After the first two days of the holiday, we were able to enjoy ourselves- we went to feed tarpon with hungry pelicans trying to get every morsel from the fish, we enjoyed the beach and the pool, we went parasailing. And then Batsheva dehydrated terribly and we had to take her to the local hospital. But she felt better and perked up. The next day we took a boat trip out to go snorkeling. Batsheva participated but decided to come out of the water early and sit quietly on the boat. She seemed serene and deep in thought. I asked her if she was okay and she replied, ‘Yes, mom. I’m fine.’ On the return boat trip back to the resort, I noticed how my family seemed so happy to be together and I actively told myself to remember this moment—a similar moment when we, just my family, were dancing together at the s’machot, Bat and Bar Mitzvah celebrations of my children—to remember, to note, how much happiness I was feeling at that moment and how lucky I was to have such a wonderful husband and such beautiful and incredible children.

In retrospect, however, this was the moment where Batsheva most likely decided to go forward with a plan to rid herself of the excruciating pain that her anxiety, eating disorder and depression -essentially, her very bad brain disease- was causing her. That was her marker- her before and after.

Pesach, unlike all the other firsts we had to endure—Rosh HaShana, Yom Kippur, Sukkot, our annual winter break trip to Israel—was incredibly difficult, because her absence was so palpably felt. It was so plainly evident that she was missing. To make it tolerable this Pesach, I imagined her with us, enjoying our activities in Jamaica-zip lining, the beach, the pool, the bobsled ride, tubing down a beautiful river and snorkeling. I saw her laughing with her siblings and the relief that this program, unlike the year before, had its act together.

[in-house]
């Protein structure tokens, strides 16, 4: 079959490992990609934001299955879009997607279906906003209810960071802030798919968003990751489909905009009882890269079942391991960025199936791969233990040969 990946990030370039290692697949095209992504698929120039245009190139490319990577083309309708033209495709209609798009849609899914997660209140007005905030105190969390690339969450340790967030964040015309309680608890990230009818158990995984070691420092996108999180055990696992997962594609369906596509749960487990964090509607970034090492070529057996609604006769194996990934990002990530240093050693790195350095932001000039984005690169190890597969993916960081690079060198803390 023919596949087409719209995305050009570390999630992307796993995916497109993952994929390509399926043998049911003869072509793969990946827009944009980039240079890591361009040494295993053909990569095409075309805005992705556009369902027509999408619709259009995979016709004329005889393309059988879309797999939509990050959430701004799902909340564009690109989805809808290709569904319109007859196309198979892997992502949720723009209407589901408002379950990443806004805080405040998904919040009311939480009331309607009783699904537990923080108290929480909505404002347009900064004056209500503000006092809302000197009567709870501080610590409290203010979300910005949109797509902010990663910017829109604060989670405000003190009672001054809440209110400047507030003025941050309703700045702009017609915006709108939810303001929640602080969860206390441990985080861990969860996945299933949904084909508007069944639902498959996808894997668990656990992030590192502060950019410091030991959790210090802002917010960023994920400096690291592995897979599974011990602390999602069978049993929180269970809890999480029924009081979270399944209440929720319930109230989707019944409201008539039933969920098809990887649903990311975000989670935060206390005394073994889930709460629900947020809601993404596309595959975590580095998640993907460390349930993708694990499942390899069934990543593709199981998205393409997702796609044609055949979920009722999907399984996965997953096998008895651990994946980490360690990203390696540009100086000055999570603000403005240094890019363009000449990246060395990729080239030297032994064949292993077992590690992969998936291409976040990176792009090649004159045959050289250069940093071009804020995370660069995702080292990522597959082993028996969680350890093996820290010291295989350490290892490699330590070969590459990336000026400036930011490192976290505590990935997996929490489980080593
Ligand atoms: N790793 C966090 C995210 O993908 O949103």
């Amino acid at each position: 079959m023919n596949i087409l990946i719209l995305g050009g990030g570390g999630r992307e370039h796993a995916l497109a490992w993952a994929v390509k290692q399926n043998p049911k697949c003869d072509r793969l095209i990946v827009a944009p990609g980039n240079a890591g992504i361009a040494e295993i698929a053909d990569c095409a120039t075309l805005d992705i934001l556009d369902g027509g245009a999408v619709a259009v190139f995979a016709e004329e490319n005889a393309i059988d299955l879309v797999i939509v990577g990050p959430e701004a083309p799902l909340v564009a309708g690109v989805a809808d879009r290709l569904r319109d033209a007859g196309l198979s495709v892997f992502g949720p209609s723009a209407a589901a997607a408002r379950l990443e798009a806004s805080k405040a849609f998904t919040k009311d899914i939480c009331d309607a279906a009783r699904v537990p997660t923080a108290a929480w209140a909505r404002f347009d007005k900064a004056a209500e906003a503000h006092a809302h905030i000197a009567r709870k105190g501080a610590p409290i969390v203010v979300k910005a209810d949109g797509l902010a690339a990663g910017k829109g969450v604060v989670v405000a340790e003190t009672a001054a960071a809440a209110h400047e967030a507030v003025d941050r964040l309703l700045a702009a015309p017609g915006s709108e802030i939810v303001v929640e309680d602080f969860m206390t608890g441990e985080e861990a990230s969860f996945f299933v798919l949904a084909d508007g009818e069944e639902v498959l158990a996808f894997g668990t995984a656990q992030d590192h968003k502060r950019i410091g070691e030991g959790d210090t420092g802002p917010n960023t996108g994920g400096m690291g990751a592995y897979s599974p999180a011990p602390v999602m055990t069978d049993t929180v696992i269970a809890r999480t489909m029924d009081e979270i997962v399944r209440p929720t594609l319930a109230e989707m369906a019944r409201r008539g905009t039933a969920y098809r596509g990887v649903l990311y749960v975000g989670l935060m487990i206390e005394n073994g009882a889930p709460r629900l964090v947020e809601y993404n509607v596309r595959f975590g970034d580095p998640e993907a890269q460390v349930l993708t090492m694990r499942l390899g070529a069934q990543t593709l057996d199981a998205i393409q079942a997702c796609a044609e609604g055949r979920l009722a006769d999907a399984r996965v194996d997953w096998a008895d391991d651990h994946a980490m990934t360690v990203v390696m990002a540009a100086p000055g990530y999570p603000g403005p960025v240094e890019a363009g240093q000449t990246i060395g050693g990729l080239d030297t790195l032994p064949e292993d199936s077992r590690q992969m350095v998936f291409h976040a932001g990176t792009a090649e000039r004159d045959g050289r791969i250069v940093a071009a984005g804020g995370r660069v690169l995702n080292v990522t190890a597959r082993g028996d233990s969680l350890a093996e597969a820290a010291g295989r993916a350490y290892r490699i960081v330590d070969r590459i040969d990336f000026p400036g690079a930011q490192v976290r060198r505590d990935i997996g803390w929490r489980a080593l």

When Batsheva died, many told us, with the best of intentions, that we would always have the wonderful memories of Batsheva z’l. What they didn’t and don’t understand is those memories are not just bittersweet but are torturous because they are a visceral reminder that our dear, smart , kind, fun and beautiful Batsheva is not coming back to this world.

Because the act of remembering at this point is so painful, I am so very frightened that by avoiding the memories, I will come to forget her and forget that she lived a life- a beautiful, happy and loving life to the end and that, in her almost 19 years, she made the lives of so many people so much better and happier. I want to be able to remember hopefully someday without the memory causing such sharp pain.

As, we come to this end of firsts, I will obligate myself to include Batsheva z’l in my new memories in the way that I included her this Pesach. I will allow her presence to join me now and in the future and perhaps this will allow me to access the past, with her holding my hand, letting me know everything will be okay.

About the Author
Rabbi Marianne Novak recently received Semikha from Yeshivat Maharat. She lives in Skokie, IL with her husband Noam Stadlan. She is an educator for the Melton Adult Education Program and a Gabbait for the Skokie Women's Tefillah Group. She recently joined the Judaic studies faculty at Akiba-Schechter Jewish Day School in Chicago, IL.